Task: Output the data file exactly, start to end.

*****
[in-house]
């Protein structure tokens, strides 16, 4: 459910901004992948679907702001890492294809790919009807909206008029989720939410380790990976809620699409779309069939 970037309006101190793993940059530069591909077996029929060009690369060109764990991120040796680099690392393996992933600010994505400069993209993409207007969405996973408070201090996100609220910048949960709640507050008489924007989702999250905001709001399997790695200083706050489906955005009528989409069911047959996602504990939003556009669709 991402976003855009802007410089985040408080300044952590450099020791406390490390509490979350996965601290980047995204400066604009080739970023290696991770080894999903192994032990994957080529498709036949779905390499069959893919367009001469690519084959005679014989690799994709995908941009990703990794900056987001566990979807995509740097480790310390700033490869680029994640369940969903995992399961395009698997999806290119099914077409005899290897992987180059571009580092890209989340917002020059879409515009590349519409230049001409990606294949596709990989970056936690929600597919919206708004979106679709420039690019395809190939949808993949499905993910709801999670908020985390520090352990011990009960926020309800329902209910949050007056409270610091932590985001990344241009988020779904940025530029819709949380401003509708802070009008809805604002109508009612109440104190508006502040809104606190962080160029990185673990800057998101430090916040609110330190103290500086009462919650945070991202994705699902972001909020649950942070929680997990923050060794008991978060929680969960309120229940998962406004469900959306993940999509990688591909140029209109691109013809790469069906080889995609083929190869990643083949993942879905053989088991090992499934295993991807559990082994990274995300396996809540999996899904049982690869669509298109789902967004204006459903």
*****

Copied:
[in-house]
């Protein structure tokens, strides 16, 4: 459910901004992948679907702001890492294809790919009807909206008029989720939410380790990976809620699409779309069939 970037309006101190793993940059530069591909077996029929060009690369060109764990991120040796680099690392393996992933600010994505400069993209993409207007969405996973408070201090996100609220910048949960709640507050008489924007989702999250905001709001399997790695200083706050489906955005009528989409069911047959996602504990939003556009669709 991402976003855009802007410089985040408080300044952590450099020791406390490390509490979350996965601290980047995204400066604009080739970023290696991770080894999903192994032990994957080529498709036949779905390499069959893919367009001469690519084959005679014989690799994709995908941009990703990794900056987001566990979807995509740097480790310390700033490869680029994640369940969903995992399961395009698997999806290119099914077409005899290897992987180059571009580092890209989340917002020059879409515009590349519409230049001409990606294949596709990989970056936690929600597919919206708004979106679709420039690019395809190939949808993949499905993910709801999670908020985390520090352990011990009960926020309800329902209910949050007056409270610091932590985001990344241009988020779904940025530029819709949380401003509708802070009008809805604002109508009612109440104190508006502040809104606190962080160029990185673990800057998101430090916040609110330190103290500086009462919650945070991202994705699902972001909020649950942070929680997990923050060794008991978060929680969960309120229940998962406004469900959306993940999509990688591909140029209109691109013809790469069906080889995609083929190869990643083949993942879905053989088991090992499934295993991807559990082994990274995300396996809540999996899904049982690869669509298109789902967004204006459903």